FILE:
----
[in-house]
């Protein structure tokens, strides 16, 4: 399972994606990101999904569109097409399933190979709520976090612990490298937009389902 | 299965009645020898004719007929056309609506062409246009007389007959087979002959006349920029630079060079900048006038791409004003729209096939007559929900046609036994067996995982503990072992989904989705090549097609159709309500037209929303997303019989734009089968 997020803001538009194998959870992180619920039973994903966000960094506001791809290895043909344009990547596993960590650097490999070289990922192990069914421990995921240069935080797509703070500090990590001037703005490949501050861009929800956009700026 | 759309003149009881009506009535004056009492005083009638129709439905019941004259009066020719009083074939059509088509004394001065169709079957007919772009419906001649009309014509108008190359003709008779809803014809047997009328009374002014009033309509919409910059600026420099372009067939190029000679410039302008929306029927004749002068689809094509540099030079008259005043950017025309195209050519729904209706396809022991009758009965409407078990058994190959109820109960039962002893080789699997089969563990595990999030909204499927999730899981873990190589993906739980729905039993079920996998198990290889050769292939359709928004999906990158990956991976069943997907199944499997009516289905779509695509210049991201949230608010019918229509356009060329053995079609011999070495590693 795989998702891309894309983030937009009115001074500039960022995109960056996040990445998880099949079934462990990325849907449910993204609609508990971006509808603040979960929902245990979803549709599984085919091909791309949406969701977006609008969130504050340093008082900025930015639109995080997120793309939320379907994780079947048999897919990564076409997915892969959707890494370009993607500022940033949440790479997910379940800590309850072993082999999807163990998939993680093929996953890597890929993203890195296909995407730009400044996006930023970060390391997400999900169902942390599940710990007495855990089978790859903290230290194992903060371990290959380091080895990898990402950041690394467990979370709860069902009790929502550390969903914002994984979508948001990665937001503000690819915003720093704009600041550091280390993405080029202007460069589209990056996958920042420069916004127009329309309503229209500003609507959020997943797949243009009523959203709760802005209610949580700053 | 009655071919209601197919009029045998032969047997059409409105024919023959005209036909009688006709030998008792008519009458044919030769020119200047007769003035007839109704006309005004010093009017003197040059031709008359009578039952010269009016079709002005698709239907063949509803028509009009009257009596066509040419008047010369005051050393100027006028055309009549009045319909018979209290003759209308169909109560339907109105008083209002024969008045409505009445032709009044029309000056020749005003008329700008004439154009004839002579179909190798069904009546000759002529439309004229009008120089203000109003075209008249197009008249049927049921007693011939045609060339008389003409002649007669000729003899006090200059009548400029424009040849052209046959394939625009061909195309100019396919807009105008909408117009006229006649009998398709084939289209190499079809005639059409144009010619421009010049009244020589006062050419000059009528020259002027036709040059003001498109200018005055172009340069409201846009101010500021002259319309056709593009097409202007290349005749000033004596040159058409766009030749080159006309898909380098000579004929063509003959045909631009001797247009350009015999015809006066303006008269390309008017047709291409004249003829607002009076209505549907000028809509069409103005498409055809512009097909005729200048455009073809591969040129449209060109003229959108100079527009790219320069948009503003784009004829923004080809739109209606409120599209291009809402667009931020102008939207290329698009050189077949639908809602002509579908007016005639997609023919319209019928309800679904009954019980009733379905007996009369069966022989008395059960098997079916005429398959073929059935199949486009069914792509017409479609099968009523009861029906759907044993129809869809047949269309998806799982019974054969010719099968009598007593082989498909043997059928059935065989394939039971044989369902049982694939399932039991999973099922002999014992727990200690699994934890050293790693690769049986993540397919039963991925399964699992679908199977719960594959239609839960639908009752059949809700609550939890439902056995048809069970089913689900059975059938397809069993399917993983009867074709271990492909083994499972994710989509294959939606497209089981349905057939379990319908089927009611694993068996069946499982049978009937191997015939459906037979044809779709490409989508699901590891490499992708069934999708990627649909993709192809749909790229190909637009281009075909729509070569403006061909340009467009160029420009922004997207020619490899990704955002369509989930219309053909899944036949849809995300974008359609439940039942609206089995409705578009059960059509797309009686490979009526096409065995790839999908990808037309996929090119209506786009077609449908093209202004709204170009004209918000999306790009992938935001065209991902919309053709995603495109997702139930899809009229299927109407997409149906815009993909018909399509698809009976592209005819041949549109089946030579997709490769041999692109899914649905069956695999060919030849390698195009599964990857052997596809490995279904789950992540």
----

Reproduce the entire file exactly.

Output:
[in-house]
């Protein structure tokens, strides 16, 4: 399972994606990101999904569109097409399933190979709520976090612990490298937009389902 | 299965009645020898004719007929056309609506062409246009007389007959087979002959006349920029630079060079900048006038791409004003729209096939007559929900046609036994067996995982503990072992989904989705090549097609159709309500037209929303997303019989734009089968 997020803001538009194998959870992180619920039973994903966000960094506001791809290895043909344009990547596993960590650097490999070289990922192990069914421990995921240069935080797509703070500090990590001037703005490949501050861009929800956009700026 | 759309003149009881009506009535004056009492005083009638129709439905019941004259009066020719009083074939059509088509004394001065169709079957007919772009419906001649009309014509108008190359003709008779809803014809047997009328009374002014009033309509919409910059600026420099372009067939190029000679410039302008929306029927004749002068689809094509540099030079008259005043950017025309195209050519729904209706396809022991009758009965409407078990058994190959109820109960039962002893080789699997089969563990595990999030909204499927999730899981873990190589993906739980729905039993079920996998198990290889050769292939359709928004999906990158990956991976069943997907199944499997009516289905779509695509210049991201949230608010019918229509356009060329053995079609011999070495590693 795989998702891309894309983030937009009115001074500039960022995109960056996040990445998880099949079934462990990325849907449910993204609609508990971006509808603040979960929902245990979803549709599984085919091909791309949406969701977006609008969130504050340093008082900025930015639109995080997120793309939320379907994780079947048999897919990564076409997915892969959707890494370009993607500022940033949440790479997910379940800590309850072993082999999807163990998939993680093929996953890597890929993203890195296909995407730009400044996006930023970060390391997400999900169902942390599940710990007495855990089978790859903290230290194992903060371990290959380091080895990898990402950041690394467990979370709860069902009790929502550390969903914002994984979508948001990665937001503000690819915003720093704009600041550091280390993405080029202007460069589209990056996958920042420069916004127009329309309503229209500003609507959020997943797949243009009523959203709760802005209610949580700053 | 009655071919209601197919009029045998032969047997059409409105024919023959005209036909009688006709030998008792008519009458044919030769020119200047007769003035007839109704006309005004010093009017003197040059031709008359009578039952010269009016079709002005698709239907063949509803028509009009009257009596066509040419008047010369005051050393100027006028055309009549009045319909018979209290003759209308169909109560339907109105008083209002024969008045409505009445032709009044029309000056020749005003008329700008004439154009004839002579179909190798069904009546000759002529439309004229009008120089203000109003075209008249197009008249049927049921007693011939045609060339008389003409002649007669000729003899006090200059009548400029424009040849052209046959394939625009061909195309100019396919807009105008909408117009006229006649009998398709084939289209190499079809005639059409144009010619421009010049009244020589006062050419000059009528020259002027036709040059003001498109200018005055172009340069409201846009101010500021002259319309056709593009097409202007290349005749000033004596040159058409766009030749080159006309898909380098000579004929063509003959045909631009001797247009350009015999015809006066303006008269390309008017047709291409004249003829607002009076209505549907000028809509069409103005498409055809512009097909005729200048455009073809591969040129449209060109003229959108100079527009790219320069948009503003784009004829923004080809739109209606409120599209291009809402667009931020102008939207290329698009050189077949639908809602002509579908007016005639997609023919319209019928309800679904009954019980009733379905007996009369069966022989008395059960098997079916005429398959073929059935199949486009069914792509017409479609099968009523009861029906759907044993129809869809047949269309998806799982019974054969010719099968009598007593082989498909043997059928059935065989394939039971044989369902049982694939399932039991999973099922002999014992727990200690699994934890050293790693690769049986993540397919039963991925399964699992679908199977719960594959239609839960639908009752059949809700609550939890439902056995048809069970089913689900059975059938397809069993399917993983009867074709271990492909083994499972994710989509294959939606497209089981349905057939379990319908089927009611694993068996069946499982049978009937191997015939459906037979044809779709490409989508699901590891490499992708069934999708990627649909993709192809749909790229190909637009281009075909729509070569403006061909340009467009160029420009922004997207020619490899990704955002369509989930219309053909899944036949849809995300974008359609439940039942609206089995409705578009059960059509797309009686490979009526096409065995790839999908990808037309996929090119209506786009077609449908093209202004709204170009004209918000999306790009992938935001065209991902919309053709995603495109997702139930899809009229299927109407997409149906815009993909018909399509698809009976592209005819041949549109089946030579997709490769041999692109899914649905069956695999060919030849390698195009599964990857052997596809490995279904789950992540």